In the mobile world, we live in an alphabet soup. There are more acronyms than you can shake a stick at, and once you figure out what the acronyms stand for, you have to figure out what they mean. When you start to look at the list -- BYOD, COPE, MDM, MAM, MIM, EMM, MEAP, MADP, TEM, MRM, CoIT, and MEM -- you quickly realize there's a bunch of terms that mean different things to different people. In some cases, these are catchy phrases that when abbreviated might make it easier to write a 140-character message on Twitter. In other cases, the terms are made up so that a company can market its purported expertise over that of its competitors.
In the end, though, all they succeed in doing is dragging the focus from where it really belongs to the shadowy corners where they can air their laundry list of expertise. There is always a solution seeking some problem.
The dirty little secret that everyone avoids is that in this mobile world, you really only need to care about a few things: the user, the need, and the data. Everything else is superfluous. Once you understand that, mobile becomes much easier no matter what type of company you are. As the saying goes, "How do you eat an elephant? One bite at a time."
Let's take a deeper look at these pieces:
- Start with the user. This can be your employee or a consumer of your product. In either case, the user is the person who will work with the mobile device and whatever app you happen to provide.
- The user accesses that app because doing so fills a need. That need may be for entertainment (a game or a media app, for example), for directions to a place or restaurant, or for work (to accomplish something that gets the job done).
- Whatever the need is, you fulfill it is by providing the data that the user wants -- when and where they want to get it. You do this by building apps that allow the users to handle the data in whatever way they see fit.
You succeed based on how well you fulfill the user's need. You can build a great app that enhances users' flexibility and agility compared to how they formerly did things, or you can create a crapplication that makes them want to do anything but use your app. It all revolves around how you present the data that the users want and how you let them manipulate it. It's about their user experience. This determines whether you are a success or failure.
Notice I haven't said a word about who owns the device, how you manage the device, how you build the app, or even what type of technical experience the users have. I concentrated on fulfilling the needs of the user the best way you know how. This doesn't mean that you don't need a way to manage or secure this experience -- those are all parts of satisfying the need. As for the data, it is your asset, so you want to make sure you can protect it while still allowing the users to apply it when and where they need to.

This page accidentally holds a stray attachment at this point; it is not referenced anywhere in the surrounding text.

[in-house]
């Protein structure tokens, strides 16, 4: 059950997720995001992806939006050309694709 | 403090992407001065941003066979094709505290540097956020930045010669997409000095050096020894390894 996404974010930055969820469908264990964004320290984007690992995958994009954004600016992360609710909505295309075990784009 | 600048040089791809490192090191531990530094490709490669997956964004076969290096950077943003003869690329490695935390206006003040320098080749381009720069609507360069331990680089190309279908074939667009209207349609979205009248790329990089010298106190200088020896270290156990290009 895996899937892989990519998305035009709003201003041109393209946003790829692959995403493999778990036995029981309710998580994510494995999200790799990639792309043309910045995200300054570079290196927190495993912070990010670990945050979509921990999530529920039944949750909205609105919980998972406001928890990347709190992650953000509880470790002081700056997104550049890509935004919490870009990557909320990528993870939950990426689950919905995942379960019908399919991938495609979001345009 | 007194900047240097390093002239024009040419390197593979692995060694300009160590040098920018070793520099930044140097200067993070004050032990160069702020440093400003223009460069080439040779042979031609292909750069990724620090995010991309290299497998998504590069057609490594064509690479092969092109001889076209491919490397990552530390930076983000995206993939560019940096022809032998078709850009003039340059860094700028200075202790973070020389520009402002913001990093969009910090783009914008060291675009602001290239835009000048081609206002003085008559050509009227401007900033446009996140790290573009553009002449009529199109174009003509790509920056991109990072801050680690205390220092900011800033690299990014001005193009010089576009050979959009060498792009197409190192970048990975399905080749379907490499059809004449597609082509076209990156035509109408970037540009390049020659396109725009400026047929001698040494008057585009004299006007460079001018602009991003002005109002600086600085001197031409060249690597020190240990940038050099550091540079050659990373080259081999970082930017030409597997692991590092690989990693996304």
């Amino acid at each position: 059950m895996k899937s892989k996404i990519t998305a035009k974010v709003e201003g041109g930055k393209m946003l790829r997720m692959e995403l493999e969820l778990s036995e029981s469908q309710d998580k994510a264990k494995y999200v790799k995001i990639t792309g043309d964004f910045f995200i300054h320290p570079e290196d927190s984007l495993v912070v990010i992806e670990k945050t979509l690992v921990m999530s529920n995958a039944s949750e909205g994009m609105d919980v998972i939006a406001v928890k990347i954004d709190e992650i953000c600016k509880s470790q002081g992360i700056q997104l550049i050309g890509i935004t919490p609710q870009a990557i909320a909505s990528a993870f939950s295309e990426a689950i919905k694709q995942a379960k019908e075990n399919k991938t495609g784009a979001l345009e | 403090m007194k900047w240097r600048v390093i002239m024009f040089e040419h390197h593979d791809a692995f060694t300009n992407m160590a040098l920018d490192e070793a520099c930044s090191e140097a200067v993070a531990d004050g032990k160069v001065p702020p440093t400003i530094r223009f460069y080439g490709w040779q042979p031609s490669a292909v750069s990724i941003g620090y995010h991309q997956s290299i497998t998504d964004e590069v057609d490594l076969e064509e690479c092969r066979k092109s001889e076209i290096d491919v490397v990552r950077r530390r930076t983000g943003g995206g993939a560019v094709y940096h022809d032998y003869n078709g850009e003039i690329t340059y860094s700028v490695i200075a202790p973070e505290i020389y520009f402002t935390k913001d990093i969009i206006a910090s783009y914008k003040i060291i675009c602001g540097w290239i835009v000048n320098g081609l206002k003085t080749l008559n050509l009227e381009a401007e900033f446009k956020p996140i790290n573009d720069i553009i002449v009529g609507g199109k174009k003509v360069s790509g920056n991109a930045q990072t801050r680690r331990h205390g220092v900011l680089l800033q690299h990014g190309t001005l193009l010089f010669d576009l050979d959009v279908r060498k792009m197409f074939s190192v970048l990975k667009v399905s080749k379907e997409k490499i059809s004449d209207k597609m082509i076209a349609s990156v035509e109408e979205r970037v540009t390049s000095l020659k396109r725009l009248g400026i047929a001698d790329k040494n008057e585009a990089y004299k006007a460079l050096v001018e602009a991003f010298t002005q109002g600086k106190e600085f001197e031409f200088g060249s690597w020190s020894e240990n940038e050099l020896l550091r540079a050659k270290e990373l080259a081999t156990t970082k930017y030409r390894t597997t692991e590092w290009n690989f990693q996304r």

The trick is to stop approaching mobility from a device level and working your way down to the user. Instead, you need to work your way from the data that is needed on up to the user. When you take this approach, the likes of BYOD and COPE have only small consequences. MEAP, MADP, native versus HTML5, and so on all work themselves out because you started with the data and the need. You built the app based on the requirements, not the other way around. You thus avoid building a fancy doohickey that becomes a crapplication because it tries to be everything to everybody.
Sooner or later, you need to stop looking for that special something everyone is happy to sell to you by throwing the latest acronym at you, and instead figure out what it is you're trying to accomplish. The goal is to make your users flexible and agile by giving them the data that they need, when and where they need it, with a kick-ass user experience that makes them more productive. So stop worrying about the alphabet soup and start worrying about your users, their needs, and what data they require to get there.
This article, "BYOD, MDM, COPE — don't drown in mobile's alphabet soup," originally appeared at A Screw's Loose and is republished at CITEworld with permission (© Brian Katz).